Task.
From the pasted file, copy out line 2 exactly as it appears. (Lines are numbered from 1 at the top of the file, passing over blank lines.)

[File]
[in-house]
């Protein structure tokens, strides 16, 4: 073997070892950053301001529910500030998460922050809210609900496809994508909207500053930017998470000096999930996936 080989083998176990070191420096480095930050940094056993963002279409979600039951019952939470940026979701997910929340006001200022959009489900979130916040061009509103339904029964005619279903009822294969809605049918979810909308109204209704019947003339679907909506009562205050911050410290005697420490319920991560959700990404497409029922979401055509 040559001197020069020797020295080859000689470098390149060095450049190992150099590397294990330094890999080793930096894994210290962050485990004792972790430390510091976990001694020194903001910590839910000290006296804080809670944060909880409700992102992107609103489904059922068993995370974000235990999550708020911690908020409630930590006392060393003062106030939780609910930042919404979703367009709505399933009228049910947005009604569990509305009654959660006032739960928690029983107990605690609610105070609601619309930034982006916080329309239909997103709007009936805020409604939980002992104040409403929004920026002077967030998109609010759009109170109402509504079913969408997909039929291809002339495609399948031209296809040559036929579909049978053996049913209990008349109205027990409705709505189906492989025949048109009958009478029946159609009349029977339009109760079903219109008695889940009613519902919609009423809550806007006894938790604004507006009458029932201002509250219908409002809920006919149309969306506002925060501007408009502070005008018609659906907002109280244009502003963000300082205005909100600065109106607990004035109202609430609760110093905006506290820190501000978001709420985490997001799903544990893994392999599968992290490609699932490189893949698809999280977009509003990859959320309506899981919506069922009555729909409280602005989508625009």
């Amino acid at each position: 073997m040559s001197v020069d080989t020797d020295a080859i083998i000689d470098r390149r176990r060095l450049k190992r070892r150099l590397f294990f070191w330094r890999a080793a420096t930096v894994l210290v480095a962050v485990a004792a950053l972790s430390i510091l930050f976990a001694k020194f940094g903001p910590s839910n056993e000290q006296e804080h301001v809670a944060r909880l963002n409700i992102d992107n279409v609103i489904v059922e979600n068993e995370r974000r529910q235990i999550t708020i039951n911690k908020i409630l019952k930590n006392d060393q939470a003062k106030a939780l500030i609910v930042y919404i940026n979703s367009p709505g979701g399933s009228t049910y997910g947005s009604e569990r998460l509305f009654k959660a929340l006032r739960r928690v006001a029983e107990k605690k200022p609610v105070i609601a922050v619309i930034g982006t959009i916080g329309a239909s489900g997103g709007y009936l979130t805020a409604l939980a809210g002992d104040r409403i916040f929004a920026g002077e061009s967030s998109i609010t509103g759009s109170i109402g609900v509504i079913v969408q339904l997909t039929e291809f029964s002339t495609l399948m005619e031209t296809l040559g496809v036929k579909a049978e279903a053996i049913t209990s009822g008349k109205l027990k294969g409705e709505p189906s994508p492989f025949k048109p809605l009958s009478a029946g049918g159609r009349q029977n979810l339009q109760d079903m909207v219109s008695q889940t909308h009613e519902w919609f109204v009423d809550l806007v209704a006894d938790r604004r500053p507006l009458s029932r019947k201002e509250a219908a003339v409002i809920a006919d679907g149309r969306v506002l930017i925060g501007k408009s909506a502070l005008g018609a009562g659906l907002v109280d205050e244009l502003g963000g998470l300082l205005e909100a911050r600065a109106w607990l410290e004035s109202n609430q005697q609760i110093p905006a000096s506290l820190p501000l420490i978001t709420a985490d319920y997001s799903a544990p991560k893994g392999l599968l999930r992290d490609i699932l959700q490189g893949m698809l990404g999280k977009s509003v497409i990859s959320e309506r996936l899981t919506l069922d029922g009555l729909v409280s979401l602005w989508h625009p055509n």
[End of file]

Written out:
């Protein structure tokens, strides 16, 4: 073997070892950053301001529910500030998460922050809210609900496809994508909207500053930017998470000096999930996936 080989083998176990070191420096480095930050940094056993963002279409979600039951019952939470940026979701997910929340006001200022959009489900979130916040061009509103339904029964005619279903009822294969809605049918979810909308109204209704019947003339679907909506009562205050911050410290005697420490319920991560959700990404497409029922979401055509 040559001197020069020797020295080859000689470098390149060095450049190992150099590397294990330094890999080793930096894994210290962050485990004792972790430390510091976990001694020194903001910590839910000290006296804080809670944060909880409700992102992107609103489904059922068993995370974000235990999550708020911690908020409630930590006392060393003062106030939780609910930042919404979703367009709505399933009228049910947005009604569990509305009654959660006032739960928690029983107990605690609610105070609601619309930034982006916080329309239909997103709007009936805020409604939980002992104040409403929004920026002077967030998109609010759009109170109402509504079913969408997909039929291809002339495609399948031209296809040559036929579909049978053996049913209990008349109205027990409705709505189906492989025949048109009958009478029946159609009349029977339009109760079903219109008695889940009613519902919609009423809550806007006894938790604004507006009458029932201002509250219908409002809920006919149309969306506002925060501007408009502070005008018609659906907002109280244009502003963000300082205005909100600065109106607990004035109202609430609760110093905006506290820190501000978001709420985490997001799903544990893994392999599968992290490609699932490189893949698809999280977009509003990859959320309506899981919506069922009555729909409280602005989508625009």